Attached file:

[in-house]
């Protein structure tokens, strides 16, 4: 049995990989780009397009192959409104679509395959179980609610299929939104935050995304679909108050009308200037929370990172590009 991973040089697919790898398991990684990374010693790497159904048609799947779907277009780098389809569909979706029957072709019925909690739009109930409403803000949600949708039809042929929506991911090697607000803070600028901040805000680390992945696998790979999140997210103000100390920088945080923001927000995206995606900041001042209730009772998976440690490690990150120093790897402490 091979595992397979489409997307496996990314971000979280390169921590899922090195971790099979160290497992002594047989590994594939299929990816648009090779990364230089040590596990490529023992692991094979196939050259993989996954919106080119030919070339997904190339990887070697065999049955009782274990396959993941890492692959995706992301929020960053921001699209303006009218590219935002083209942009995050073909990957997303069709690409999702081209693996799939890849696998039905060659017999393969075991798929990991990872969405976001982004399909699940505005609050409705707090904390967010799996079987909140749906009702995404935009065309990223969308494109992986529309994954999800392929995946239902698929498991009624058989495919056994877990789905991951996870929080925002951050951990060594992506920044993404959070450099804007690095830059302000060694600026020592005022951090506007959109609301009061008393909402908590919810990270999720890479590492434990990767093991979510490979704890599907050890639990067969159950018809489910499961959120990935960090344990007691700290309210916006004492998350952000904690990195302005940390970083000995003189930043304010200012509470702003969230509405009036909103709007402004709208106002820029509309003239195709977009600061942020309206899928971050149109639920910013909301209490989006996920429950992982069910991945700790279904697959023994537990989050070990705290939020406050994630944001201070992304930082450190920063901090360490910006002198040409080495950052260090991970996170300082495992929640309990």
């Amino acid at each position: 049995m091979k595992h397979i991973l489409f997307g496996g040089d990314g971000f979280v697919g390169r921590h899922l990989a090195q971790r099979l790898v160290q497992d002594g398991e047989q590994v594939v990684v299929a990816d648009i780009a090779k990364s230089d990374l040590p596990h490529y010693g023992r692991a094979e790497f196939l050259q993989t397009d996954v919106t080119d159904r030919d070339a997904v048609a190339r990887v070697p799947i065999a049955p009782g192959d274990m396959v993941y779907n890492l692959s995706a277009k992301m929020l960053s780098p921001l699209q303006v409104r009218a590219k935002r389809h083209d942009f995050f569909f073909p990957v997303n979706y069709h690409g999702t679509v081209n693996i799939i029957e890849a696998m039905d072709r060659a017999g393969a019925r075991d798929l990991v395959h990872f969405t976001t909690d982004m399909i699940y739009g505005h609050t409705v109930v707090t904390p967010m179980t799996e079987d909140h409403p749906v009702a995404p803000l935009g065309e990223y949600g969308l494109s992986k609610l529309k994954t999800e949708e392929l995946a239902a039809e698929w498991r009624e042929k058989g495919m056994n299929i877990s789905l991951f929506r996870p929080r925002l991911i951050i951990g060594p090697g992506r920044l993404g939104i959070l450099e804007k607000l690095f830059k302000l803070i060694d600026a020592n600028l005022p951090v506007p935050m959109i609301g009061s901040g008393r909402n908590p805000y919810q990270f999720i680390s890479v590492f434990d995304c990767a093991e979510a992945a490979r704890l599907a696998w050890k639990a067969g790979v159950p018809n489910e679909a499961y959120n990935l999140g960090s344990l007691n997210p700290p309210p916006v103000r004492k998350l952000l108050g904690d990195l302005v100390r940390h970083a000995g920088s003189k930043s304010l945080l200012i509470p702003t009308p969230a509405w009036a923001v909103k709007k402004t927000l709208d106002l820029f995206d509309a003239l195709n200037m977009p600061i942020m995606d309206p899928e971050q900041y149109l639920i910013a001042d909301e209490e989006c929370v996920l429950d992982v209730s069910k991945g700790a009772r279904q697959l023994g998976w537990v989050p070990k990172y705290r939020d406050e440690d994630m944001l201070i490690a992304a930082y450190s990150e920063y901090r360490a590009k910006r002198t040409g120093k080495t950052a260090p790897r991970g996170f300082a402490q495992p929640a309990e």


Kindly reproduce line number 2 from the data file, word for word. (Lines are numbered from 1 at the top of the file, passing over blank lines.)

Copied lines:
């Protein structure tokens, strides 16, 4: 049995990989780009397009192959409104679509395959179980609610299929939104935050995304679909108050009308200037929370990172590009 991973040089697919790898398991990684990374010693790497159904048609799947779907277009780098389809569909979706029957072709019925909690739009109930409403803000949600949708039809042929929506991911090697607000803070600028901040805000680390992945696998790979999140997210103000100390920088945080923001927000995206995606900041001042209730009772998976440690490690990150120093790897402490 091979595992397979489409997307496996990314971000979280390169921590899922090195971790099979160290497992002594047989590994594939299929990816648009090779990364230089040590596990490529023992692991094979196939050259993989996954919106080119030919070339997904190339990887070697065999049955009782274990396959993941890492692959995706992301929020960053921001699209303006009218590219935002083209942009995050073909990957997303069709690409999702081209693996799939890849696998039905060659017999393969075991798929990991990872969405976001982004399909699940505005609050409705707090904390967010799996079987909140749906009702995404935009065309990223969308494109992986529309994954999800392929995946239902698929498991009624058989495919056994877990789905991951996870929080925002951050951990060594992506920044993404959070450099804007690095830059302000060694600026020592005022951090506007959109609301009061008393909402908590919810990270999720890479590492434990990767093991979510490979704890599907050890639990067969159950018809489910499961959120990935960090344990007691700290309210916006004492998350952000904690990195302005940390970083000995003189930043304010200012509470702003969230509405009036909103709007402004709208106002820029509309003239195709977009600061942020309206899928971050149109639920910013909301209490989006996920429950992982069910991945700790279904697959023994537990989050070990705290939020406050994630944001201070992304930082450190920063901090360490910006002198040409080495950052260090991970996170300082495992929640309990």